“Even if it was just one, it would matter. 10 million is a number that is difficult to conceive. That’s 10 million lives that are not here because people have made choices that they didn’t have to make. And I think if abortion is the answer, we are asking the wrong questions. So I think we need to go back to the drawing board and find out what’s putting women and men into the position where they see it as the only solution.”
Change is needed: we must speak up, pray, act – and protect those rights
Former member of the London Assembly and now member of the Heritage Party, David Kurten, said he would like to see abortion being abolished in this nation: “We want to abolish abortion both in Great Britain and in Northern Ireland, that’s what we stand for.
“We have to be honest about what is really going on here and not use flowery language. It’s a horror. We need to stop it, and those in parliament don’t seem to be doing anything about it – in fact, they’re making it worse.”
He also mentioned the recent passing of the Public Order Bill in the House of Commons, which, if passed by both Houses (it is currently in the House of Lords), would outlaw prayer outside abortion clinics across the UK: “We’ve just had the Public Order Bill, which has gone through the House of Commons, where now they’re going to criminalise prayer and offering help to pregnant mothers outside of walk-in centres. Things are going in the wrong direction in this country.”
Christian Hacking, of CBR-UK knows exactly what it’s like to have been arrested for praying outside an abortion clinic. He was carried off by police in 2019 outside a clinic in Ealing despite praying peacefully. He spoke of the need for change and repentance: “When I recently asked members of the public how many abortions they think took place over the last 10 years, they often said around 13,000, or at most, 30,000. But since the Abortion Act was introduced in 1967, 10 million unborn babies have been intentionally pulled from their mother’s womb prematurely. Killing is never the solution to complex human problems. And that is why we’re out here in Parliament Square.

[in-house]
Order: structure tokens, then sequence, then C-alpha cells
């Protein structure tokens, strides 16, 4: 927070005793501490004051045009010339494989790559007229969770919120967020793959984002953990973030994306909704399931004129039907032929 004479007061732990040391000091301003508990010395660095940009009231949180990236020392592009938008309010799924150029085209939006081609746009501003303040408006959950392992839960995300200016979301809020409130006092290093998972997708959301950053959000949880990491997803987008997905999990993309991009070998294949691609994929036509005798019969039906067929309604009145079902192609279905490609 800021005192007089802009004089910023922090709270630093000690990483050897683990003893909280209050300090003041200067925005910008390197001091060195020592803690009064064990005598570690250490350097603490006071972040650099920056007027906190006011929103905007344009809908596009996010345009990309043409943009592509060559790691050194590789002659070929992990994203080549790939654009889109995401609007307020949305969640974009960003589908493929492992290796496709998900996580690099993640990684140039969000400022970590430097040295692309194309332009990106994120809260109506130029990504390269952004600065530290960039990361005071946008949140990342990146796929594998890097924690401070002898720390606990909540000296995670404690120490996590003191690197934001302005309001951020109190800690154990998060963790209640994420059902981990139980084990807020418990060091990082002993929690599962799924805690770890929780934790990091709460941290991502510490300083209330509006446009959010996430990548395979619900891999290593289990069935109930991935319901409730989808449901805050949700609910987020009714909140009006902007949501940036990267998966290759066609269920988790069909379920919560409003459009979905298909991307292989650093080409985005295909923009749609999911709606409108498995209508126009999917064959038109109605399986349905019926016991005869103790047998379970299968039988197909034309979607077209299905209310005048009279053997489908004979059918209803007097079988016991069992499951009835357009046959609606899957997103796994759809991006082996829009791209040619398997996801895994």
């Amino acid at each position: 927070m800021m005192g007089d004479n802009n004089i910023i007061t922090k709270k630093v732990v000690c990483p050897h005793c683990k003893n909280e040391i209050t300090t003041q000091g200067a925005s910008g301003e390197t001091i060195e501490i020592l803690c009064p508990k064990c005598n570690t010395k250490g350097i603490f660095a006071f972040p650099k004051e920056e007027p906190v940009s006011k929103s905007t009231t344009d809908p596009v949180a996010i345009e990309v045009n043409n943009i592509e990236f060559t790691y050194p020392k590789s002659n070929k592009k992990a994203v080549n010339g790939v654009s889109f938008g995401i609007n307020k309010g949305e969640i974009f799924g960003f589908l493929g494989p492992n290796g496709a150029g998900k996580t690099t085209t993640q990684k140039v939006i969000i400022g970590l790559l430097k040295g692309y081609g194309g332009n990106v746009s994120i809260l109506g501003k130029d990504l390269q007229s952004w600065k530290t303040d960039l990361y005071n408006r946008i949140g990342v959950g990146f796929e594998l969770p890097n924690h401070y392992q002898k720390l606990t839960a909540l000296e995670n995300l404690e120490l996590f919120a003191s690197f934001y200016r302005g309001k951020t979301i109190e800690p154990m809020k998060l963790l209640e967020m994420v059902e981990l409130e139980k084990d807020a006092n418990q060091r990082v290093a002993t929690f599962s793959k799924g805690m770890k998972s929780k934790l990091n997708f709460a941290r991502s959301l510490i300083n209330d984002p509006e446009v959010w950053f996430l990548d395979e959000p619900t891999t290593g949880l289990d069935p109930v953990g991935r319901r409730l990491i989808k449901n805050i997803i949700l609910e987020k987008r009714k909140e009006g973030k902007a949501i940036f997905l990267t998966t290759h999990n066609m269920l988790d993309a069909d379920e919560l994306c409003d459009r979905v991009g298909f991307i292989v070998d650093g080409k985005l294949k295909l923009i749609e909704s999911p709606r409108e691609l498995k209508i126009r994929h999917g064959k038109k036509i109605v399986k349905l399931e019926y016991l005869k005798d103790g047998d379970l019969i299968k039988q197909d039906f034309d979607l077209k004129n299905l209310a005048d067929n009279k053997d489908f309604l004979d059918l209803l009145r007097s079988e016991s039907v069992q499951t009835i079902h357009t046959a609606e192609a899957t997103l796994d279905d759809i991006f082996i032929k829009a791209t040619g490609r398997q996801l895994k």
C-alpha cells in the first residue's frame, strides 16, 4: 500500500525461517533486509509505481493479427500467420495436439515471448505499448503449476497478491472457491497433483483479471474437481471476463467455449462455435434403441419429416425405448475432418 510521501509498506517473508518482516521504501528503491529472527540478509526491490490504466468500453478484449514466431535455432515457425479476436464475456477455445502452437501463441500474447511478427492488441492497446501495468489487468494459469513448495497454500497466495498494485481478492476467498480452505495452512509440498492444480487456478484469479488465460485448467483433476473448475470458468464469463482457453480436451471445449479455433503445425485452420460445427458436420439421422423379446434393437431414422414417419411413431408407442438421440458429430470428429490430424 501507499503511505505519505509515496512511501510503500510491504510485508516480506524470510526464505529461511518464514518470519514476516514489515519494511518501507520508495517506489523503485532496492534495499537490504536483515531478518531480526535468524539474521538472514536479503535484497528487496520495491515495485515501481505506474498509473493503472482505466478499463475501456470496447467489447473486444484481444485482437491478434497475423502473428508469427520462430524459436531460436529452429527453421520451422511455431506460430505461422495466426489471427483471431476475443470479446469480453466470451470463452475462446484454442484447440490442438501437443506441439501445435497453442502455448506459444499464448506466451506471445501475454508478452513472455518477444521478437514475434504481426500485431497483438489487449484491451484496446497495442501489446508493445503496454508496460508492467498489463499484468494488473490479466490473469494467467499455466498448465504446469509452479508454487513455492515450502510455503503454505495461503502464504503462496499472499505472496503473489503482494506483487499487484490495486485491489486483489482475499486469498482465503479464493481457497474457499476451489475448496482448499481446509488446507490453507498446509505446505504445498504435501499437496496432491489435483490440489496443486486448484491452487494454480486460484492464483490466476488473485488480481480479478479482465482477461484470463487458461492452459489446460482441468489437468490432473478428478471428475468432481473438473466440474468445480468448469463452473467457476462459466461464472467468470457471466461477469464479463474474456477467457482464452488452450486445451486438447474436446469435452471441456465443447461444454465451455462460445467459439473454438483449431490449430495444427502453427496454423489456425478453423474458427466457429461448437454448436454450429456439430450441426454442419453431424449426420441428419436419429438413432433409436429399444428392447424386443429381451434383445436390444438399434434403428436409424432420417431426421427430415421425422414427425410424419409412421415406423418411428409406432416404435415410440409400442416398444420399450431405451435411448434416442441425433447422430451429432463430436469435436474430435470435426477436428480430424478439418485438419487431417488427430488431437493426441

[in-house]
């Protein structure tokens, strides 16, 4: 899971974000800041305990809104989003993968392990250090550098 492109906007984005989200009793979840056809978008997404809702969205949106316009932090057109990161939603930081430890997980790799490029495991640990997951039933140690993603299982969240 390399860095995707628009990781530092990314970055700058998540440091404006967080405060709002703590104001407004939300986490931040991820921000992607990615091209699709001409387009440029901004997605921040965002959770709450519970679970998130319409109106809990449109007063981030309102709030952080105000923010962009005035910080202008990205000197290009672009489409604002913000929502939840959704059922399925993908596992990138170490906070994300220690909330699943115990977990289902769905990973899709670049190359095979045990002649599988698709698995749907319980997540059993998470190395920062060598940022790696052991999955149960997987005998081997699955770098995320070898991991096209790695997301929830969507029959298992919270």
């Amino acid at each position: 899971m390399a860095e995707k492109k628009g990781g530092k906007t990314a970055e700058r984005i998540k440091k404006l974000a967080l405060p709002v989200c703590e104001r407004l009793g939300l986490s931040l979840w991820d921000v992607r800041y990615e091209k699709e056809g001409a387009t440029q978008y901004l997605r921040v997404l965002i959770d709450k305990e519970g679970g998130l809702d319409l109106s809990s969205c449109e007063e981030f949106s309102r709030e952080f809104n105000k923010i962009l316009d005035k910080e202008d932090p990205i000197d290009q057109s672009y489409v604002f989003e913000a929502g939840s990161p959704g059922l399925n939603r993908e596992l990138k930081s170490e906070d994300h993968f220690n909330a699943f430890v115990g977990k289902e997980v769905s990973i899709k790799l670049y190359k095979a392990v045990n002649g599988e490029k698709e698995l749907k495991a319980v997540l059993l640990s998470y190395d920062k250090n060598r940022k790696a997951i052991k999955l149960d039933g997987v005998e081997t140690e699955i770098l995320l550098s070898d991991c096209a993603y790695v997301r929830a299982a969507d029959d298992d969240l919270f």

“We’re holding up these signs that say ’10 million too many’ because not only have we killed 10 million of our own children, desecrating our nation through the shedding of innocent blood. But we’ve also stopped the bloodlines of 10 million future families.
“So anyone wanting to address the deep issues currently faced by our country needs to start at the beginning, where human life begins, and start putting in protections there. Because if we get the abortion issue, right, then I assure you a whole load of other issues will follow suit.”
When abortion becomes personal
There were also those who attended the solemn witness in a more personal capacity. Rachel Mackenzie, who now runs Rachel’s Vineyard, which supports anyone affected by abortion, spoke of how 10 million was a personal number, really: “It’s hard to even imagine what one million looks like, let alone 10 million. So I have to narrow it down to Paul and Jude – the children that I killed through abortion. And I also have to remember that in all that darkness that there’s always hope.”
Similarly, Natalia, who now works with pro-life group Abortion Resistance, spoke of her own experiences: “I’m here on behalf of my own son who died as a result of the abortion I had in 2020. But not only, for all the mums and the dads, all the parents that are suffering and grieving their loss – obviously now 10 million children.
“Abortion is very difficult, emotionally it’s very difficult. I think a lot of people just emotionally shut it out, and then it starts to affect them in later life. Luckily, in my case, I was able to deal with it straight away and start that journey of healing. It’s been two and a half years now, and it’s really just the start.”
Change is already happening
Thankfully, there is encouragement to take from the witness in Parliament. Dr Dermot Kearney went to lend his own support and spoke of how he is helping to bring the number of losses down: “Over the last two years, I’ve been trying to help some women, some mothers who have changed their mind after they’ve taken the first abortion pill. Some women change their mind, and if we can get them a simple, hormonal treatment called progesterone, then actually, many babies can be saved. Now, it doesn’t always work – in this country, we have a 50-55% success rate for women who have changed their mind and have managed to get help. So far, we’ve saved 37 babies since 2020.
“Of course, we’d like to see many more saved – and the greater awareness people have, the more women we’ll be able to help.”
Let’s pray that it doesn’t take another 55 years to see more change for the better.